"... his intense selfishness ruined him. He could govern only by silence and terror ; he could think of no other way of disarming his adversaries than by crushing them. ..... When he had swept out of his path every enemy he would announce that the Terror was no more. He was sick and weary of the Terrorists, and he wished, and had resolved, to destroy them. There can be no doubt that he was appalled at the incessant bloodshed and yet he was resolved to pour out more blood in order to arrest its flow !"

Robert Burns is next to get a kicking. It’s curious that a Victorian moralist and a modern reader would both look askance on Burns for exactly the same behaviour (he was a massive slut) but with a very different tenor.

It is lack or heroism and high-mindedness that does for Burns in the end.

We move on to Benjamin Haydon, rarely has anyone exploded in the air like Haydon. He has the perfect vector, just enough talent, ability, hard work and high-mindedness to put him high, high, high in the sky, and just enough deranged narcissism, paranoia, indebtedness and lack of self-control to make sure he goes up like a drone strike in full public view.

I offer the second part of the following quote as an example of someone utterly unlike myself or anyone else I know.

"In March 1890, the "Dentatus" was completed, and at the Royal Academy's Exhibition was submitted to the judgement of the critics and the public. This was not particularly favourable ; the general opinion being that the painter had "attempted too much;" but Lord Mulgrave liberally rewarded him with 210 guineas. Haydon, however, conceived the idea that the Academicians had not given him a good place in the Exhibition, out of jealousy ; and thus began his long warfare against the Academy, which continued during the remainder of his life, and acted on his brain like a powerful irritant.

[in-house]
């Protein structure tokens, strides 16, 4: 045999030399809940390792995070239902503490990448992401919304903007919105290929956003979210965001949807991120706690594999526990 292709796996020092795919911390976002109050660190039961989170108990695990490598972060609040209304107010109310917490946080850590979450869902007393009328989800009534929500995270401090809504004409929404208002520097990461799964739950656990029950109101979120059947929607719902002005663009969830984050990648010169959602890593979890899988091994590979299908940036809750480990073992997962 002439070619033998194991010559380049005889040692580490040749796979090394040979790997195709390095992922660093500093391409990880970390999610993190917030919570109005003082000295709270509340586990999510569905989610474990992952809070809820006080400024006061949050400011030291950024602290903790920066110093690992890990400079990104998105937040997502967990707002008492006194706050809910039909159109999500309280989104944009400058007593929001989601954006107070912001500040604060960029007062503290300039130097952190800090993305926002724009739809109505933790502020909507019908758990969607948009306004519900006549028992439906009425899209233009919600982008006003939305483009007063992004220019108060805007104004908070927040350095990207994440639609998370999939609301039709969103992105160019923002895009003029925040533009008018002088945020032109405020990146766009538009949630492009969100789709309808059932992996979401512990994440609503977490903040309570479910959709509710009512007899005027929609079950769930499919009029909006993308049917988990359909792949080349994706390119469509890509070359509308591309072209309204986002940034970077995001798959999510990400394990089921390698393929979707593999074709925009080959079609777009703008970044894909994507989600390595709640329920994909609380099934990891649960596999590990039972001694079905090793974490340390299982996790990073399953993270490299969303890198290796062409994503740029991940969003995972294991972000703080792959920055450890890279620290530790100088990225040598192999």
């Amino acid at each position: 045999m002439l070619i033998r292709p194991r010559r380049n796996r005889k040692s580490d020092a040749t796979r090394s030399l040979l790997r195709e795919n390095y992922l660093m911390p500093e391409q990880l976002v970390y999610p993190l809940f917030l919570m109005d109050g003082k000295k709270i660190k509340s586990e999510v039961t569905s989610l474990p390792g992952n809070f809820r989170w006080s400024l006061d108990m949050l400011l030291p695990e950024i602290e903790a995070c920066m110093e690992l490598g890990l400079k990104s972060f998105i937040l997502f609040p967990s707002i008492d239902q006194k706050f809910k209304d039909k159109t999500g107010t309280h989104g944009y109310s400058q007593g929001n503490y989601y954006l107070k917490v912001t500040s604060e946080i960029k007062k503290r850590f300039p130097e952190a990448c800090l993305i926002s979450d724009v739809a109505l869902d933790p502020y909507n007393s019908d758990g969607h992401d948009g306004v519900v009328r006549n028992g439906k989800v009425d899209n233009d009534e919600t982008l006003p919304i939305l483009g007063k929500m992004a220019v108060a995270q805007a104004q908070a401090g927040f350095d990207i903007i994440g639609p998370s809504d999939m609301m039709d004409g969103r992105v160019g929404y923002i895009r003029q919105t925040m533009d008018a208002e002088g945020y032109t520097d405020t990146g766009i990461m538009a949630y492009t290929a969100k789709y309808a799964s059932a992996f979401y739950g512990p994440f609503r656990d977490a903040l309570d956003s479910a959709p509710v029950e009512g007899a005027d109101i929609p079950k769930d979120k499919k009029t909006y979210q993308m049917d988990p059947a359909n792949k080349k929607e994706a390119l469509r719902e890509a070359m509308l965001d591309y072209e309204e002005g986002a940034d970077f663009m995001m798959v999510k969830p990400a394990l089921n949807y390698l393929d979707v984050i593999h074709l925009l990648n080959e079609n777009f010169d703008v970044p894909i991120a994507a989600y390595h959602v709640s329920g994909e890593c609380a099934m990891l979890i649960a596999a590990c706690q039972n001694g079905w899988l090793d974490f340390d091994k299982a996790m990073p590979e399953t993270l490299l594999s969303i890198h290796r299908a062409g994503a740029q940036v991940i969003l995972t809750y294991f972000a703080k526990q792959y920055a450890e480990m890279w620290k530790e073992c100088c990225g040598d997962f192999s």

Never was any man more impatient of criticism or more intolerant of opposition. To disagree with him was a sure and certain mark of incompetence, envy, malice, uncharitableness. His estimate of his powers was so enormous, that it was difficult for any calm, unprejudiced observer to accept it; yet, at the same time, it indisposed him to believe in the possibility that a critic might honestly regard it as excessive. Hence he waged an incessant warfare against a constantly increasing host of adversaries, for his pretensions were so disproportionate to his performance that men naturally took offence at their transparent egotism."

Haydon has a very, very sad end, but even though it should call us to sympathy, blowing your brains out in the study, knowing either your wife or kid will find you, is a particularly representative example of his self-absorption. At least leave the house to do it man.

On Heinrich Heine

Heine has the misfortune of being, not only a flake, but also German.

[Heine is salty about the English, Adams prepares and unleashes his own not-inconsiderable reserves of salt]